Iceland’s population increased by 1% since last year, and about 12% of those living here come from abroad, Statistics Iceland reveals in a new report.
According to the report, released yesterday, the current population of Iceland is 329,100, up by 1% (3,429 people, to be exact) from last year. The largest municipality remains Reykjavík, where 121,822 people live, while the smallest is Helgafellssveit, in Snæfellsnes, which is home to 53 people.
Population trends amongst Iceland’s municipalities show a continuing pattern of Icelanders leaving some regions of the countryside for the capital area, while those Icelanders still living in these regions are significantly older than elsewhere. Three regions in particular – the Westfjords, the northwest and the east – have shown negative population variations over the past 10 years, while the capital area and the southwest have seen significant upswings. At the same time, the largest age demographic in the capital region is 20 to 29 years of age, while in the Westfjords, the greatest portion is comprised of those aged 50 to 59.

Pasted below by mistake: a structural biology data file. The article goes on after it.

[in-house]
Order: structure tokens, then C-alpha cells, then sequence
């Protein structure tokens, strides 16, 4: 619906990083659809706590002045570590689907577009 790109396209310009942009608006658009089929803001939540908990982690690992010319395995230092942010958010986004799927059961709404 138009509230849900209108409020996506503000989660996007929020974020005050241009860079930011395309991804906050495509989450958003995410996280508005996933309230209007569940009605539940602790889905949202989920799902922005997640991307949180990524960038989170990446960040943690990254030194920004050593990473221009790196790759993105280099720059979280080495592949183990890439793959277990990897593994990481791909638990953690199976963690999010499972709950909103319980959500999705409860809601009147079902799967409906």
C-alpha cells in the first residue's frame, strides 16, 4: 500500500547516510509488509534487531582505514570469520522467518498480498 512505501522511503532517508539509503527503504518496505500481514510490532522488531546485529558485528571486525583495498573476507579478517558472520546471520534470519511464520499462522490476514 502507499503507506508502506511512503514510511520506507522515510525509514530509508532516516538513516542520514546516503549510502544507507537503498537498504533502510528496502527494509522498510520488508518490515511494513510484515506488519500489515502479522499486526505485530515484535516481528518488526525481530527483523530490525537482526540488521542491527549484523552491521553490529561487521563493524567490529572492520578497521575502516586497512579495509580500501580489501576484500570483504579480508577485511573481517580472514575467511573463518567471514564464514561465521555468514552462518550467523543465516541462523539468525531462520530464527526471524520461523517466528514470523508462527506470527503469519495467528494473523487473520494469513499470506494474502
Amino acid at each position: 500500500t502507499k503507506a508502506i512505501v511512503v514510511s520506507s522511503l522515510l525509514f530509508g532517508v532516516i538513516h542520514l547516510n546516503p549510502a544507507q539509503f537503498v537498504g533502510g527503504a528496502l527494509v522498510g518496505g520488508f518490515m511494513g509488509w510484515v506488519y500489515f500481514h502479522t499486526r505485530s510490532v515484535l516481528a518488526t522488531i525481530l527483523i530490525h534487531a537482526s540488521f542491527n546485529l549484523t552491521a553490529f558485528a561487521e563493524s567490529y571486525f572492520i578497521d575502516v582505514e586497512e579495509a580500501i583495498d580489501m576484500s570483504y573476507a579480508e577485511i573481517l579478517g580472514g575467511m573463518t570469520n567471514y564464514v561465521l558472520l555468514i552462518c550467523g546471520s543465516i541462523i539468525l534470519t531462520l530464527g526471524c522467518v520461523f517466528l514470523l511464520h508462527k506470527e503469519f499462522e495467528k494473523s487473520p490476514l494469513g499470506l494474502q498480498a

Gender proportions nationally were almost completely even, with 1,007 men for every 1,000 women. Regionally, though, things varied greatly: in Reykjavík, there are 985 men for every 1,000 women, but in the countryside the ratio is 1,129 men for every 1,000 women.
Icelandic residents who hail from abroad numbered 24,294 in January 2015. Of these, Poles were the most numerous – 11,073 people (45.6% of all foreign residents) living in Iceland came from Poland. In total, 39,223 people living in Iceland were born overseas, comprising 12% of the total population of the country.